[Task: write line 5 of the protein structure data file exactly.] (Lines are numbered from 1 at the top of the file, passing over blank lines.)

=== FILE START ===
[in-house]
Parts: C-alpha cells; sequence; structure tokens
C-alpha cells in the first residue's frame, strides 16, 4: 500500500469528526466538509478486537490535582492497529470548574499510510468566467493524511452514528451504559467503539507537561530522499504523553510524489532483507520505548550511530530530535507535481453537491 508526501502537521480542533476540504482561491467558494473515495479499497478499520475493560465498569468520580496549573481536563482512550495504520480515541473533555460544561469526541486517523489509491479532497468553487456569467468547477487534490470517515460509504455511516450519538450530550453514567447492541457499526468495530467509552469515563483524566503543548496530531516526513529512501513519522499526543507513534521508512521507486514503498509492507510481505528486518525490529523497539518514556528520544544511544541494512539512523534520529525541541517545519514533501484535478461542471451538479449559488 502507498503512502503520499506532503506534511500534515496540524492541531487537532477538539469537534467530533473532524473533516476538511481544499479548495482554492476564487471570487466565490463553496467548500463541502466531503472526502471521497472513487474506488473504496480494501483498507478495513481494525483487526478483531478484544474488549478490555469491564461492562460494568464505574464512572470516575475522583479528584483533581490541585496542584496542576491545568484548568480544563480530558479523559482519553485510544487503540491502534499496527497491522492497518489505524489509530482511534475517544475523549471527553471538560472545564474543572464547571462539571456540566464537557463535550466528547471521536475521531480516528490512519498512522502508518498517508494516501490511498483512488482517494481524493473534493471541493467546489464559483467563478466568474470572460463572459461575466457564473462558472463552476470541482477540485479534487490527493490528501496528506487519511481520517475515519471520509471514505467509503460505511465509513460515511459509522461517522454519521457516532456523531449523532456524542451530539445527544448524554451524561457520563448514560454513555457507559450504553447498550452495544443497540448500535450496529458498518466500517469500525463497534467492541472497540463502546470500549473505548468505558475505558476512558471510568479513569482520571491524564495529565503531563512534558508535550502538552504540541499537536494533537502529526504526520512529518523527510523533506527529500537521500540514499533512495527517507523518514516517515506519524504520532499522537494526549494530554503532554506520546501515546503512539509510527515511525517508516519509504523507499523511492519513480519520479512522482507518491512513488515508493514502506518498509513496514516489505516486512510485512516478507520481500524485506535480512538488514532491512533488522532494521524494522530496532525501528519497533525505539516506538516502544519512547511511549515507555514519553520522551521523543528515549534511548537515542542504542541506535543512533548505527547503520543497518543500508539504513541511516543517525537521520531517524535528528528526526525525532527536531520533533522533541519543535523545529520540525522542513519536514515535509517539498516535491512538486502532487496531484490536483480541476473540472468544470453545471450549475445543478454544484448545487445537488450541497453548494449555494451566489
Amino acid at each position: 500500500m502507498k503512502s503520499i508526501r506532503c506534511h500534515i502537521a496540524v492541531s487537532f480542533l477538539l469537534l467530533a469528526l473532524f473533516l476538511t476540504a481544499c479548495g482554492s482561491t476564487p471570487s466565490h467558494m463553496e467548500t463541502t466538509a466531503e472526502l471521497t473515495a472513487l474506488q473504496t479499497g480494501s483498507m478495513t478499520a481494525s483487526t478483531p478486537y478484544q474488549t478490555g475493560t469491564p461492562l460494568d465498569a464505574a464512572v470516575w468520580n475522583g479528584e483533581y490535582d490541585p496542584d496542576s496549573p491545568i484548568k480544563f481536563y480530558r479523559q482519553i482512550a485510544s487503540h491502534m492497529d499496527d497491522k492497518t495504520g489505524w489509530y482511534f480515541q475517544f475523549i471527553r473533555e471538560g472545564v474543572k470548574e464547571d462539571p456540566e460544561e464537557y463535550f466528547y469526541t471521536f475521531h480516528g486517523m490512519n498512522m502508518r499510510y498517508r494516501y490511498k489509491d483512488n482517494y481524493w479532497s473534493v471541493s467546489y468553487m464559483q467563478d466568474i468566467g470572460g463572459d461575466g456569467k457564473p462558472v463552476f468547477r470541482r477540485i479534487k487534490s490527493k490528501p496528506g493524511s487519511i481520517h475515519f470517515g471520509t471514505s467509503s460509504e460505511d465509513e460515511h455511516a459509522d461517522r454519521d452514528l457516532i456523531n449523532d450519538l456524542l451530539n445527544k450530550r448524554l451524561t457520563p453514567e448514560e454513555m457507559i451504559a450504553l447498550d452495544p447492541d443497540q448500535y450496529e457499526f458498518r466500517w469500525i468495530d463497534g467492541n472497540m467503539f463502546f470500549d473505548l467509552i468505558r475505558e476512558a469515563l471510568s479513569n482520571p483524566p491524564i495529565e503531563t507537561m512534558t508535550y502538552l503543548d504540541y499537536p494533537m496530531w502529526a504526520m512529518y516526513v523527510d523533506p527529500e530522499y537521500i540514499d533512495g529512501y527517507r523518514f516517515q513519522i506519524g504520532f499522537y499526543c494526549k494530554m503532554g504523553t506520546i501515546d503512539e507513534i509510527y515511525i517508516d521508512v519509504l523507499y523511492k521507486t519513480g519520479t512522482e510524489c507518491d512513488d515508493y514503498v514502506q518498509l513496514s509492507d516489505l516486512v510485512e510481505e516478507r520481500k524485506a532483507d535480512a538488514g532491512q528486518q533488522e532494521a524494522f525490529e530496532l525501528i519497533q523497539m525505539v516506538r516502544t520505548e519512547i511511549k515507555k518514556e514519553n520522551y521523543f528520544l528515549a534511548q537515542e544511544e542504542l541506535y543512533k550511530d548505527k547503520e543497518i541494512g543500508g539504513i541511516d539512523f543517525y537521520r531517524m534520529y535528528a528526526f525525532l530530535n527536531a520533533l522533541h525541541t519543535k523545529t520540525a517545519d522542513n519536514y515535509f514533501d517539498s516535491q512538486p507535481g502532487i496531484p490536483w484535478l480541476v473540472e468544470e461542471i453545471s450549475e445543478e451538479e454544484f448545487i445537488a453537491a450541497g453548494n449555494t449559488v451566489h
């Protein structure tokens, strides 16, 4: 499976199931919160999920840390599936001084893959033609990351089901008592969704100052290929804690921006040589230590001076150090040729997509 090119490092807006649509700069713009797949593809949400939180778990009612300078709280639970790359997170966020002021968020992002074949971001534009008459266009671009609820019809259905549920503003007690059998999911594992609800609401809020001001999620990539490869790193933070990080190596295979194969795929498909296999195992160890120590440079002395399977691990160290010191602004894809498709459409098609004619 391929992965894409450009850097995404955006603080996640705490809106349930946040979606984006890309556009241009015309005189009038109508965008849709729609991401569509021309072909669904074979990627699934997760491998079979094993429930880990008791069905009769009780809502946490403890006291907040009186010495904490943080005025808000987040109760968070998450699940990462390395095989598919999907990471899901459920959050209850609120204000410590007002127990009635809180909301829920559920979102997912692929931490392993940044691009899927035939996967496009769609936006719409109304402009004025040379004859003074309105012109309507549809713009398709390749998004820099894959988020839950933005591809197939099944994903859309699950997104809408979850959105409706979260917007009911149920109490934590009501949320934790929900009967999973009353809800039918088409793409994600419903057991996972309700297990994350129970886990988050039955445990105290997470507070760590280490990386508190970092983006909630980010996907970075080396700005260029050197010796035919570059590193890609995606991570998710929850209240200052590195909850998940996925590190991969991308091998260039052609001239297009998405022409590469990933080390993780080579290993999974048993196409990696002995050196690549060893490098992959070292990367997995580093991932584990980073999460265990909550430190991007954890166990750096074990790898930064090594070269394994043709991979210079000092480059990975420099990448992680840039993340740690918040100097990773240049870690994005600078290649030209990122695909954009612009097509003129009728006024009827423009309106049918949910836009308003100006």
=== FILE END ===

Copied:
């Protein structure tokens, strides 16, 4: 499976199931919160999920840390599936001084893959033609990351089901008592969704100052290929804690921006040589230590001076150090040729997509 090119490092807006649509700069713009797949593809949400939180778990009612300078709280639970790359997170966020002021968020992002074949971001534009008459266009671009609820019809259905549920503003007690059998999911594992609800609401809020001001999620990539490869790193933070990080190596295979194969795929498909296999195992160890120590440079002395399977691990160290010191602004894809498709459409098609004619 391929992965894409450009850097995404955006603080996640705490809106349930946040979606984006890309556009241009015309005189009038109508965008849709729609991401569509021309072909669904074979990627699934997760491998079979094993429930880990008791069905009769009780809502946490403890006291907040009186010495904490943080005025808000987040109760968070998450699940990462390395095989598919999907990471899901459920959050209850609120204000410590007002127990009635809180909301829920559920979102997912692929931490392993940044691009899927035939996967496009769609936006719409109304402009004025040379004859003074309105012109309507549809713009398709390749998004820099894959988020839950933005591809197939099944994903859309699950997104809408979850959105409706979260917007009911149920109490934590009501949320934790929900009967999973009353809800039918088409793409994600419903057991996972309700297990994350129970886990988050039955445990105290997470507070760590280490990386508190970092983006909630980010996907970075080396700005260029050197010796035919570059590193890609995606991570998710929850209240200052590195909850998940996925590190991969991308091998260039052609001239297009998405022409590469990933080390993780080579290993999974048993196409990696002995050196690549060893490098992959070292990367997995580093991932584990980073999460265990909550430190991007954890166990750096074990790898930064090594070269394994043709991979210079000092480059990975420099990448992680840039993340740690918040100097990773240049870690994005600078290649030209990122695909954009612009097509003129009728006024009827423009309106049918949910836009308003100006």